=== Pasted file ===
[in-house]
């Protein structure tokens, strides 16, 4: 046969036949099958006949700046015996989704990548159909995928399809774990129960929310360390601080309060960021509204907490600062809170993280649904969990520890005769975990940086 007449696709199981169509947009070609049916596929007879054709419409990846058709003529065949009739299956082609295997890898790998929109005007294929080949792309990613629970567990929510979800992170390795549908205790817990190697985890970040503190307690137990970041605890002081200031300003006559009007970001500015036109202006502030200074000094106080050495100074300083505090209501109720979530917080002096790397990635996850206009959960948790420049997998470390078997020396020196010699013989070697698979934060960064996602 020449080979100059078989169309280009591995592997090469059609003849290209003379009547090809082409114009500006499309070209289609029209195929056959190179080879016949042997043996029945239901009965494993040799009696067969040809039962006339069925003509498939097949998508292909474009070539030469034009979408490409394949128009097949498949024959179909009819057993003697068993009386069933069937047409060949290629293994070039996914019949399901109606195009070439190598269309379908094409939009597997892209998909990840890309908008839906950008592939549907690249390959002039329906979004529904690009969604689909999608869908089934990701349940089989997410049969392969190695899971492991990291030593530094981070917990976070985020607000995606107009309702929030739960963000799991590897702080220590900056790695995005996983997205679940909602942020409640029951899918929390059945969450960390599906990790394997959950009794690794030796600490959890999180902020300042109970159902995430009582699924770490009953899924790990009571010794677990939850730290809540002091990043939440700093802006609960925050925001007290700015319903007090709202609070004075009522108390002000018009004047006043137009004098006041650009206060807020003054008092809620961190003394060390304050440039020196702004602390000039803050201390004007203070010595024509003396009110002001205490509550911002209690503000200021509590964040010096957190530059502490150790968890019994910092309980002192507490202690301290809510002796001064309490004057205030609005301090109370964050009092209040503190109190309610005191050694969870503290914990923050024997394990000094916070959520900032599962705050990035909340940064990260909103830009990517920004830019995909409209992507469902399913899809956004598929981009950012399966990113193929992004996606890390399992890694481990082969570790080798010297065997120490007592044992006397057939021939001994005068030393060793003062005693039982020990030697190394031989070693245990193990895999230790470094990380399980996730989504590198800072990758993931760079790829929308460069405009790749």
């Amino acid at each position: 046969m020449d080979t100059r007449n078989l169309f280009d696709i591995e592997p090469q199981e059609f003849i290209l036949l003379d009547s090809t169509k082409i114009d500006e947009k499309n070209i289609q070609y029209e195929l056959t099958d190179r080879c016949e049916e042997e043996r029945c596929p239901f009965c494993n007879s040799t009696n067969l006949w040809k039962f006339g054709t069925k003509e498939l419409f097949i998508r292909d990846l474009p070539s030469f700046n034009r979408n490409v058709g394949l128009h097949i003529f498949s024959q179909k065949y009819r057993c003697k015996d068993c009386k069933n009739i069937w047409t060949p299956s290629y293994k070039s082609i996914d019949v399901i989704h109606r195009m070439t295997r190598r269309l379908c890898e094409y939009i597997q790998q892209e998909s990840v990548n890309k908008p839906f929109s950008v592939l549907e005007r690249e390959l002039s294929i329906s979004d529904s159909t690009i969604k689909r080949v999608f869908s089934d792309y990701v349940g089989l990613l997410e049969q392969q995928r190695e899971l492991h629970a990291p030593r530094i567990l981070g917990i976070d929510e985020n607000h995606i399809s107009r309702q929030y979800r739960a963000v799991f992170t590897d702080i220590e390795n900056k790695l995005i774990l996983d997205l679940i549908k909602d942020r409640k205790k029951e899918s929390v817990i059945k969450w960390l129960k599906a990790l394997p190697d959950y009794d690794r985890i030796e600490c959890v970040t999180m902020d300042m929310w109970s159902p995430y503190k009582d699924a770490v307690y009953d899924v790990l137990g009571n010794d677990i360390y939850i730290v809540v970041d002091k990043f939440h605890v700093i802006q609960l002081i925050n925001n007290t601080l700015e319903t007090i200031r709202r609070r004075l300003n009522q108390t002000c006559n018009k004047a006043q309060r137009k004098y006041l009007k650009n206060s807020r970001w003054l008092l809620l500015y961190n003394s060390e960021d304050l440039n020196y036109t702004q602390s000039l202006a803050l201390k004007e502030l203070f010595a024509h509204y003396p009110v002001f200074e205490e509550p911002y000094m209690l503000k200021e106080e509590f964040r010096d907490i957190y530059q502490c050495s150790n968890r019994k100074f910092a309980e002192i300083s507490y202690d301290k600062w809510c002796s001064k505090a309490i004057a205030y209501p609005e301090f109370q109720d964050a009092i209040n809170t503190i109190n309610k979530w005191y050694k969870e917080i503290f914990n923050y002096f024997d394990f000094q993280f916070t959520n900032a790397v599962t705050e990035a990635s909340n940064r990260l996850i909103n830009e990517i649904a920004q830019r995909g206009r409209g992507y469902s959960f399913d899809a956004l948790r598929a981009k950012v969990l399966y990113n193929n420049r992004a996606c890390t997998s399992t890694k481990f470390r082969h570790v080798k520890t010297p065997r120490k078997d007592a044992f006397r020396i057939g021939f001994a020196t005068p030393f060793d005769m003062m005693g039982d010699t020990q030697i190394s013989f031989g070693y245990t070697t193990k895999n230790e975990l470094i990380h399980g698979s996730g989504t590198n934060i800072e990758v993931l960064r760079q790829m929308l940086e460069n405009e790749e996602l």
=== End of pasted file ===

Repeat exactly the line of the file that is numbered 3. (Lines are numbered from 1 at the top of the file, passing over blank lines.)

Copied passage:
């Amino acid at each position: 046969m020449d080979t100059r007449n078989l169309f280009d696709i591995e592997p090469q199981e059609f003849i290209l036949l003379d009547s090809t169509k082409i114009d500006e947009k499309n070209i289609q070609y029209e195929l056959t099958d190179r080879c016949e049916e042997e043996r029945c596929p239901f009965c494993n007879s040799t009696n067969l006949w040809k039962f006339g054709t069925k003509e498939l419409f097949i998508r292909d990846l474009p070539s030469f700046n034009r979408n490409v058709g394949l128009h097949i003529f498949s024959q179909k065949y009819r057993c003697k015996d068993c009386k069933n009739i069937w047409t060949p299956s290629y293994k070039s082609i996914d019949v399901i989704h109606r195009m070439t295997r190598r269309l379908c890898e094409y939009i597997q790998q892209e998909s990840v990548n890309k908008p839906f929109s950008v592939l549907e005007r690249e390959l002039s294929i329906s979004d529904s159909t690009i969604k689909r080949v999608f869908s089934d792309y990701v349940g089989l990613l997410e049969q392969q995928r190695e899971l492991h629970a990291p030593r530094i567990l981070g917990i976070d929510e985020n607000h995606i399809s107009r309702q929030y979800r739960a963000v799991f992170t590897d702080i220590e390795n900056k790695l995005i774990l996983d997205l679940i549908k909602d942020r409640k205790k029951e899918s929390v817990i059945k969450w960390l129960k599906a990790l394997p190697d959950y009794d690794r985890i030796e600490c959890v970040t999180m902020d300042m929310w109970s159902p995430y503190k009582d699924a770490v307690y009953d899924v790990l137990g009571n010794d677990i360390y939850i730290v809540v970041d002091k990043f939440h605890v700093i802006q609960l002081i925050n925001n007290t601080l700015e319903t007090i200031r709202r609070r004075l300003n009522q108390t002000c006559n018009k004047a006043q309060r137009k004098y006041l009007k650009n206060s807020r970001w003054l008092l809620l500015y961190n003394s060390e960021d304050l440039n020196y036109t702004q602390s000039l202006a803050l201390k004007e502030l203070f010595a024509h509204y003396p009110v002001f200074e205490e509550p911002y000094m209690l503000k200021e106080e509590f964040r010096d907490i957190y530059q502490c050495s150790n968890r019994k100074f910092a309980e002192i300083s507490y202690d301290k600062w809510c002796s001064k505090a309490i004057a205030y209501p609005e301090f109370q109720d964050a009092i209040n809170t503190i109190n309610k979530w005191y050694k969870e917080i503290f914990n923050y002096f024997d394990f000094q993280f916070t959520n900032a790397v599962t705050e990035a990635s909340n940064r990260l996850i909103n830009e990517i649904a920004q830019r995909g206009r409209g992507y469902s959960f399913d899809a956004l948790r598929a981009k950012v969990l399966y990113n193929n420049r992004a996606c890390t997998s399992t890694k481990f470390r082969h570790v080798k520890t010297p065997r120490k078997d007592a044992f006397r020396i057939g021939f001994a020196t005068p030393f060793d005769m003062m005693g039982d010699t020990q030697i190394s013989f031989g070693y245990t070697t193990k895999n230790e975990l470094i990380h399980g698979s996730g989504t590198n934060i800072e990758v993931l960064r760079q790829m929308l940086e460069n405009e790749e996602l």